held it till 8.30 p.m., and kept the rebels in check on the right till about all of our troops had crossed Bull Run stream. This battery was the last to leave the field by at least one hour, and was in order for battle next day at Centreville. I may add I lost two pieces, two caissons, and 32 horses in the two days' action at Bull Run.
Captain, Commanding Battery.
Numbers 56. Report of Captain George E. Randolph, Battery E, First Rhode Island Light Artillery, of the battle of Chantilly.
EARTHWORK NEAR FAIRFAX ROAD,
September 8, 1862.
SIR: I have the honor respectfully to report that in the afternoon of September 1 I marched with the division from Alexandria in the direction of Fairfax Court-House. My first position, a temporary one, was on the left of the main road, some distance in rear of the main battle ground of Chantilly. Afterward, under direction of General Kearny, I took position on a knoll directly in rear of General Birney's line, and commenced a regular fire of solid shot into the woods occupied by the enemy. My position was such that I could not fire with much accuracy or effect for fear of injuring our own line of infantry, over which I was firing. What the effect of my firing was I am unable to say. My only loss 1 horse killed, and my expenditure of ammunition about 100 rounds, mostly of solid shot. By order of General Birney I withdrew my battery after dark, and after remaining in my first position several hours marched to Fairfax Court-House, where I joined the division on the morning of the 2nd.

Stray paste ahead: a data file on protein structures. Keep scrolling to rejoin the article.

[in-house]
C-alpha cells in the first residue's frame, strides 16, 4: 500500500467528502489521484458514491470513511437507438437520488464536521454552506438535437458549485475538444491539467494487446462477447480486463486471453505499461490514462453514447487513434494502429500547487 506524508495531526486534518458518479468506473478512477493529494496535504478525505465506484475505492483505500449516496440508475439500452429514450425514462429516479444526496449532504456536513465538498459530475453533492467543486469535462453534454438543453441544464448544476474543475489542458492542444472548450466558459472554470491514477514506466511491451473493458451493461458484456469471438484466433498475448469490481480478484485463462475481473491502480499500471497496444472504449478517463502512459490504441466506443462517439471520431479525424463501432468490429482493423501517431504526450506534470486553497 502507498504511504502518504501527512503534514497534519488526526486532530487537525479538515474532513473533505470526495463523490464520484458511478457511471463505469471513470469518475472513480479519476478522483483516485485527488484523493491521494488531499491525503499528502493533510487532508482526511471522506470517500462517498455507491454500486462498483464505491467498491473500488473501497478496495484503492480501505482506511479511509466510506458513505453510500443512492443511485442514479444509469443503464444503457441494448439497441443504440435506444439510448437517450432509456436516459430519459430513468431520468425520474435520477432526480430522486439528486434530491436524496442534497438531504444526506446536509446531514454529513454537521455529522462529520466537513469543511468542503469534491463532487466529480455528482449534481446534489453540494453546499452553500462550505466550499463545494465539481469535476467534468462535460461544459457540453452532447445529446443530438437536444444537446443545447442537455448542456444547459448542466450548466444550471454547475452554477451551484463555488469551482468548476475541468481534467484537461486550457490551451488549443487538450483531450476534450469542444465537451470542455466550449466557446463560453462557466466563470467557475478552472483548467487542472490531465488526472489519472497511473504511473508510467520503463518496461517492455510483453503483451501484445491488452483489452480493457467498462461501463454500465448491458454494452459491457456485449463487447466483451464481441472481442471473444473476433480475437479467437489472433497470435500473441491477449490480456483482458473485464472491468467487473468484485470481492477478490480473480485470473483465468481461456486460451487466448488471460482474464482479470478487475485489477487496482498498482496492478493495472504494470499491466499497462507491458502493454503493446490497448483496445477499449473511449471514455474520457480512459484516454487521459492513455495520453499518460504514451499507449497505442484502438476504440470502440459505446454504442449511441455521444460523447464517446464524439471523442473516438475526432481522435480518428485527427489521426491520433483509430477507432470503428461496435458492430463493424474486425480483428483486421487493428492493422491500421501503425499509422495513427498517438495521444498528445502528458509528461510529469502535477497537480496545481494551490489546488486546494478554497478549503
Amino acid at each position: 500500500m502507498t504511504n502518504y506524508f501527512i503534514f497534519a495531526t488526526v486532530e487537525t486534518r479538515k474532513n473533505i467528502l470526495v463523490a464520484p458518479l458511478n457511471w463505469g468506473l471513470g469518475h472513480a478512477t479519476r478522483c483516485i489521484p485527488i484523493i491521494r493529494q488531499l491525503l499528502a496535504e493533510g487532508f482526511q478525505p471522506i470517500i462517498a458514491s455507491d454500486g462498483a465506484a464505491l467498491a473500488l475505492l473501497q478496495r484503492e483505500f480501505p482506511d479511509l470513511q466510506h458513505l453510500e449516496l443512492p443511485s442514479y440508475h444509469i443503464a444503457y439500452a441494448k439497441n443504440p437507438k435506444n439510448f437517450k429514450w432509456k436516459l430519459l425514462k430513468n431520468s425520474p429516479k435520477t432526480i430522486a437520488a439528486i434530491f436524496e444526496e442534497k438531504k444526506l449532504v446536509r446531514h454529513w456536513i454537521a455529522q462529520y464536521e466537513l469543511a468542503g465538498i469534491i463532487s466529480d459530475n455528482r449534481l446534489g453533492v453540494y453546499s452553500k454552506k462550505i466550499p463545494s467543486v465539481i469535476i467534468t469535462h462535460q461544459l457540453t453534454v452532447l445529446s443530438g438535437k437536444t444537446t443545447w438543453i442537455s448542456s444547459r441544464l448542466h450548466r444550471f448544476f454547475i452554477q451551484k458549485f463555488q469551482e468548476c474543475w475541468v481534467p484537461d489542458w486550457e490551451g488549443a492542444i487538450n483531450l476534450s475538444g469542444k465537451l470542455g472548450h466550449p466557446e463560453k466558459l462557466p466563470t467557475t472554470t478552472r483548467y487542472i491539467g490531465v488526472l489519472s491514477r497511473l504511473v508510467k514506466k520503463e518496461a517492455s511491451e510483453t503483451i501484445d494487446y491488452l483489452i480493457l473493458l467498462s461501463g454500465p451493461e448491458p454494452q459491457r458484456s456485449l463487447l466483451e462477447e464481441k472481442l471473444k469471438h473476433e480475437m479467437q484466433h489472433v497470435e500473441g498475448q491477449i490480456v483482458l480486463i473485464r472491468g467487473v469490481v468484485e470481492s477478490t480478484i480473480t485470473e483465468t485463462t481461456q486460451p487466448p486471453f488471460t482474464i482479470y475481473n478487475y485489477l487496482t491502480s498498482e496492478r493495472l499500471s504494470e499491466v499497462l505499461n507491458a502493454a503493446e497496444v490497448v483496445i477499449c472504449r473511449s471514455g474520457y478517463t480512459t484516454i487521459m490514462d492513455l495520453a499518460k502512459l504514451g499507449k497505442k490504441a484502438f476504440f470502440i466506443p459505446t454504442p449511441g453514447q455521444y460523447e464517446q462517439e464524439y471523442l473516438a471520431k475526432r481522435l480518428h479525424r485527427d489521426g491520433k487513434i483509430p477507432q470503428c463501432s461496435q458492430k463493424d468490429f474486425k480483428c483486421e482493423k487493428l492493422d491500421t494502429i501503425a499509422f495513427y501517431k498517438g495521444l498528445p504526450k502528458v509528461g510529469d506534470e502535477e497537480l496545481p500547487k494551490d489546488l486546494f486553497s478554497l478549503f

I am, very respectfully, your obedient servant,
GEO. E. RANDOLPH,
Captain, Commanding Battery E, First Rhode Island Artillery.
Major H. W. BREVOORT,
Asst. Adjt. General, First Division, Third Corps.
Numbers 57. Report of Captain William M. Graham, Battery K, First U. S. Artillery, of the battle of Bull Run.
CAMP AT CENTREVILLE,
September 1, 1862.
GENERAL: I have the honor to report that my battery occupied a position on our extreme left, supported by three regiments of General Reno's brigade, on the evening of the 30th ultimo. I here fought a large force of the enemy's artillery, infantry, and cavalry, and held the position until 9 o'clock at night, when I was ordered to withdraw and take up the line of march to this point by General Gibbon, commanding the rear guard of the army. As I was unavoidably separated from your immediate command on that day by an order from Major-